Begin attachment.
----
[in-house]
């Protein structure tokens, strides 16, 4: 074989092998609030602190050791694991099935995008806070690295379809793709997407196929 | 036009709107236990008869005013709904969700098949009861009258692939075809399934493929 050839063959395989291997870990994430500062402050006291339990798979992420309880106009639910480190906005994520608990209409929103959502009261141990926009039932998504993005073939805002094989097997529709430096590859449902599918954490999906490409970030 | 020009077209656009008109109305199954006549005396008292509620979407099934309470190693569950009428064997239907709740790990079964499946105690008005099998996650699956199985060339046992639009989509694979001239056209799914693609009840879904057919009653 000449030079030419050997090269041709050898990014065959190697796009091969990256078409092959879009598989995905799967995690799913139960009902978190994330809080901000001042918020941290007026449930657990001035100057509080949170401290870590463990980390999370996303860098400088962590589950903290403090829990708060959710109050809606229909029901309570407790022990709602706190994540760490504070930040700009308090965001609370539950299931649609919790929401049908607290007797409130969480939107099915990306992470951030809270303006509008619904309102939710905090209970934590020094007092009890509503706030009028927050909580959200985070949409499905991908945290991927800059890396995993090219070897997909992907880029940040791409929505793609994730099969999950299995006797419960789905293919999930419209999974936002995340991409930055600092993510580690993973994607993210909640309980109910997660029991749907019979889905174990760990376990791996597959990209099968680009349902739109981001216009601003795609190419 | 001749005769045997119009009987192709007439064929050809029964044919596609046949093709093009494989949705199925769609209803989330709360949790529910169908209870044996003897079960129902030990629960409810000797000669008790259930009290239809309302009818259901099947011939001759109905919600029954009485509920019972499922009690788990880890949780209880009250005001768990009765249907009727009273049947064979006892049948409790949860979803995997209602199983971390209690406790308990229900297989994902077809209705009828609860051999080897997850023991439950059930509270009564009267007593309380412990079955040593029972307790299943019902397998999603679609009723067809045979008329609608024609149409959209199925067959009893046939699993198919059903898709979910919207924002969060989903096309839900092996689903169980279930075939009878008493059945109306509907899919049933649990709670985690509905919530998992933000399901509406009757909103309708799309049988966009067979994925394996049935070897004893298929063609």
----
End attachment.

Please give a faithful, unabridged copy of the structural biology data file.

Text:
[in-house]
């Protein structure tokens, strides 16, 4: 074989092998609030602190050791694991099935995008806070690295379809793709997407196929 | 036009709107236990008869005013709904969700098949009861009258692939075809399934493929 050839063959395989291997870990994430500062402050006291339990798979992420309880106009639910480190906005994520608990209409929103959502009261141990926009039932998504993005073939805002094989097997529709430096590859449902599918954490999906490409970030 | 020009077209656009008109109305199954006549005396008292509620979407099934309470190693569950009428064997239907709740790990079964499946105690008005099998996650699956199985060339046992639009989509694979001239056209799914693609009840879904057919009653 000449030079030419050997090269041709050898990014065959190697796009091969990256078409092959879009598989995905799967995690799913139960009902978190994330809080901000001042918020941290007026449930657990001035100057509080949170401290870590463990980390999370996303860098400088962590589950903290403090829990708060959710109050809606229909029901309570407790022990709602706190994540760490504070930040700009308090965001609370539950299931649609919790929401049908607290007797409130969480939107099915990306992470951030809270303006509008619904309102939710905090209970934590020094007092009890509503706030009028927050909580959200985070949409499905991908945290991927800059890396995993090219070897997909992907880029940040791409929505793609994730099969999950299995006797419960789905293919999930419209999974936002995340991409930055600092993510580690993973994607993210909640309980109910997660029991749907019979889905174990760990376990791996597959990209099968680009349902739109981001216009601003795609190419 | 001749005769045997119009009987192709007439064929050809029964044919596609046949093709093009494989949705199925769609209803989330709360949790529910169908209870044996003897079960129902030990629960409810000797000669008790259930009290239809309302009818259901099947011939001759109905919600029954009485509920019972499922009690788990880890949780209880009250005001768990009765249907009727009273049947064979006892049948409790949860979803995997209602199983971390209690406790308990229900297989994902077809209705009828609860051999080897997850023991439950059930509270009564009267007593309380412990079955040593029972307790299943019902397998999603679609009723067809045979008329609608024609149409959209199925067959009893046939699993198919059903898709979910919207924002969060989903096309839900092996689903169980279930075939009878008493059945109306509907899919049933649990709670985690509905919530998992933000399901509406009757909103309708799309049988966009067979994925394996049935070897004893298929063609």